What Is Containerization?

Containerization is a modern technology that has drastically transformed the software deployment process. It involves packaging software applications and all their dependencies into a single, self-contained unit known as a container.

So, what is a container?

A container is a package containing all the necessary components required to run an application. It makes it super easy to move your app from one environment to another. You don't have to stress about compatibility issues or anything like that. For instance, a developer can quickly move the app from their laptop to a production server without any hassle.

Here's a concrete example to illustrate this:

Imagine you're developing a web app with Python. You're using a particular version of Python and a set of libraries to run it on your laptop. When it's time to deploy it on a production server, all you need to do is take the container from your laptop and move it to the server. The container bundles all the dependencies, so you can be sure that the app will run the same way on the server as it did on your laptop. This holds true even if the server has different libraries installed or runs a different version of the operating system.

This is a huge advantage over traditional approaches to software deployment. In particular, it eliminates the headache of compatibility issues. With containers, you can rest assured that the application will function as intended, regardless of where you deploy it.

Containers can also be a lifesaver when you have multiple teams working on different parts of an application, each with its own set of dependencies. In this scenario, containers allow you to package your dependencies into separate containers and then integrate them easily into a single application.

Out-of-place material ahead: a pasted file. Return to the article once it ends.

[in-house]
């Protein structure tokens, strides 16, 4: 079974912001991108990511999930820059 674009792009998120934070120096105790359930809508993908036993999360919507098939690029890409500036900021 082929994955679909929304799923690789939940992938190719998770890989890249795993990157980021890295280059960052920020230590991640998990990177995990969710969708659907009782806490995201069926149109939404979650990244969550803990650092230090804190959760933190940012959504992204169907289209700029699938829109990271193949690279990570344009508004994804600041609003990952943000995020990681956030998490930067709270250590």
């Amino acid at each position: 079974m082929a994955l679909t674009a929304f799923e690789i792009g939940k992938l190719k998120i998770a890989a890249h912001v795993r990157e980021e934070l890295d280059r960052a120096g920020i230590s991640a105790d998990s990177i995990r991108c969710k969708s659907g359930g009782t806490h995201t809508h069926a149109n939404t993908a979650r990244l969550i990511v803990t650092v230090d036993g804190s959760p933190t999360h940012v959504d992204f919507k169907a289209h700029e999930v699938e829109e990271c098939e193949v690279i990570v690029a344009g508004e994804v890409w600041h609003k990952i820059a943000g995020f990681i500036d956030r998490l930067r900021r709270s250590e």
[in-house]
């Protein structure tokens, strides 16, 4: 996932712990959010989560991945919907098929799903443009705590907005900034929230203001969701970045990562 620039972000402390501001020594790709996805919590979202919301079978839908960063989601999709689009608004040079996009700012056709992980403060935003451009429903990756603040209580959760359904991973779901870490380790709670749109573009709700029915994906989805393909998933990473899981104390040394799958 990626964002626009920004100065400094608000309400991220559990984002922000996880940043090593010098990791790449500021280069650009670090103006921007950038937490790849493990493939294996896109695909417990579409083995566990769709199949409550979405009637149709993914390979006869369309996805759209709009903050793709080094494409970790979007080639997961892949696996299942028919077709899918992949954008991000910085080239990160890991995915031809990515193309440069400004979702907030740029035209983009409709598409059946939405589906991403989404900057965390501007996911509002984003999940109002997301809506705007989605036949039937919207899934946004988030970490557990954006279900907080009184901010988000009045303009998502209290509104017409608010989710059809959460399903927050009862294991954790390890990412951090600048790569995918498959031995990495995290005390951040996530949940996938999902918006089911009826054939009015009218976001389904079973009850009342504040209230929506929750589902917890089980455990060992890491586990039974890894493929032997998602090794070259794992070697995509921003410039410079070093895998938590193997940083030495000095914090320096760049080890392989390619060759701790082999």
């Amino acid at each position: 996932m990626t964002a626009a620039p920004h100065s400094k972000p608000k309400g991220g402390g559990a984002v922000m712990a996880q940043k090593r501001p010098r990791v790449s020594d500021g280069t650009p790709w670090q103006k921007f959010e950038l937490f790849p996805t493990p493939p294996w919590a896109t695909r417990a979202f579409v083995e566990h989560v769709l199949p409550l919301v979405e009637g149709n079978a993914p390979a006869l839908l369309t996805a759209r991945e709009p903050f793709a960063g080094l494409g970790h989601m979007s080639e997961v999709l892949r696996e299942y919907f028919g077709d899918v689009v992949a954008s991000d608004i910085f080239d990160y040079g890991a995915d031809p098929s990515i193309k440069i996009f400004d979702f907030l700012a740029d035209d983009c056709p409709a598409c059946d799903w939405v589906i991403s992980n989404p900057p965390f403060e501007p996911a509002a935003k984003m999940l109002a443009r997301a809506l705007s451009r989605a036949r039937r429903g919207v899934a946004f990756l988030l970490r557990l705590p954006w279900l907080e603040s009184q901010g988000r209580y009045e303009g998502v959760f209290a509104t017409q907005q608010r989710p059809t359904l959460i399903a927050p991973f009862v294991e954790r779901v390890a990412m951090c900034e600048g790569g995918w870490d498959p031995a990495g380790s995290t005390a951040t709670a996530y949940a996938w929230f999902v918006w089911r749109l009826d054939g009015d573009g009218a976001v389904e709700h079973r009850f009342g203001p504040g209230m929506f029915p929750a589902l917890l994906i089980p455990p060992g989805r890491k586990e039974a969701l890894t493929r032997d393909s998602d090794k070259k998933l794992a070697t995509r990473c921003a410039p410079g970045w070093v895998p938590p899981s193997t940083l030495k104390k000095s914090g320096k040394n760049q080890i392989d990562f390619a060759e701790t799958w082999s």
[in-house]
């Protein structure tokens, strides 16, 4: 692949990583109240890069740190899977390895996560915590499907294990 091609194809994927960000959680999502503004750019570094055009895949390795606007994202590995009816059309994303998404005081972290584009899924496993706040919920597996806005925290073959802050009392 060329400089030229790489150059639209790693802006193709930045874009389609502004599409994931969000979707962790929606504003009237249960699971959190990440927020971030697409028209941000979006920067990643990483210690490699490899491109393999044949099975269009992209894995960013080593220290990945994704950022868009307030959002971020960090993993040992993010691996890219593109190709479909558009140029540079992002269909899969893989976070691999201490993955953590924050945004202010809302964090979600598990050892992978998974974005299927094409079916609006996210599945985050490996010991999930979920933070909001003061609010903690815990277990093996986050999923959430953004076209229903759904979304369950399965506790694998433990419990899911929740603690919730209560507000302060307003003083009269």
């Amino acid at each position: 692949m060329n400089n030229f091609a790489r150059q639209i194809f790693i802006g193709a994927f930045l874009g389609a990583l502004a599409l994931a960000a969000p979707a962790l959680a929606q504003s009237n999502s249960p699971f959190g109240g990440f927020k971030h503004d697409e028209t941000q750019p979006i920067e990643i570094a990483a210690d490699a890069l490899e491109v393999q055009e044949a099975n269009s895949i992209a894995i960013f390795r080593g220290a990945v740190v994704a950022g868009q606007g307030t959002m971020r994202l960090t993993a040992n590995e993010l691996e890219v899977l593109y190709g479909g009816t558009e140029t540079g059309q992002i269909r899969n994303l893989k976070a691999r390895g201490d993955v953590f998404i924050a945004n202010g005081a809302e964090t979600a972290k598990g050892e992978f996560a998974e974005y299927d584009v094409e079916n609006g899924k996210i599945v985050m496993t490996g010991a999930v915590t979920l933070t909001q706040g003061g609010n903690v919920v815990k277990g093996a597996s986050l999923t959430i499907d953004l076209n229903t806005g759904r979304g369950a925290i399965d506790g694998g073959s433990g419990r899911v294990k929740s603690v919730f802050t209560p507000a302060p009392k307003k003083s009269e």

By isolating each component in its own self-contained environment, you eliminate the risk of compatibility issues between different parts of the app. Each container can run independently without affecting the functionality of other components. This makes the whole process more streamlined and efficient.

In short, containers provide a simple, reliable way to package and deploy applications. They make it easy to move the applications from one environment to another without any compatibility issues.

Now that you have a good understanding of what containerization is and the problems it solves, let's dive into one of the most popular containerization technologies — Docker.


Docker is one of the most widely used and well-known containerization technologies. It provides a platform for building, deploying, and running applications in containers.

The key components of the Docker platform are:

  • Docker CLI: The Docker CLI (Command Line Interface) is the client-side component of the Docker platform. It is used to create and manage Docker containers.
  • Docker Daemon: The Docker Daemon is the server component that implements Docker’s core functionality. It exposes a REST API, which the Docker CLI communicates with. This allows the CLI to perform various actions such as starting, stopping, and listing containers.
  • Docker Registry: A Docker registry is a centralized repository for storing and distributing Docker images. You can think of a Docker image as a template or blueprint that contains all the necessary instructions to create a container. By default, Docker is configured to search for images in a public registry called Docker Hub.

Read more: Docker Architecture Explained: Docker Client, Docker Daemon & Docker Registry

Now that we've discussed Docker, you might be wondering how it all works. Specifically, what does the containerization process with Docker look like? Let’s explore that now.

Containerizing Applications With Docker

Containerizing an application with Docker involves several steps:

  • Preparing the application code and the dependencies: The first step is to gather the application code, libraries, and any other dependencies the application needs to run.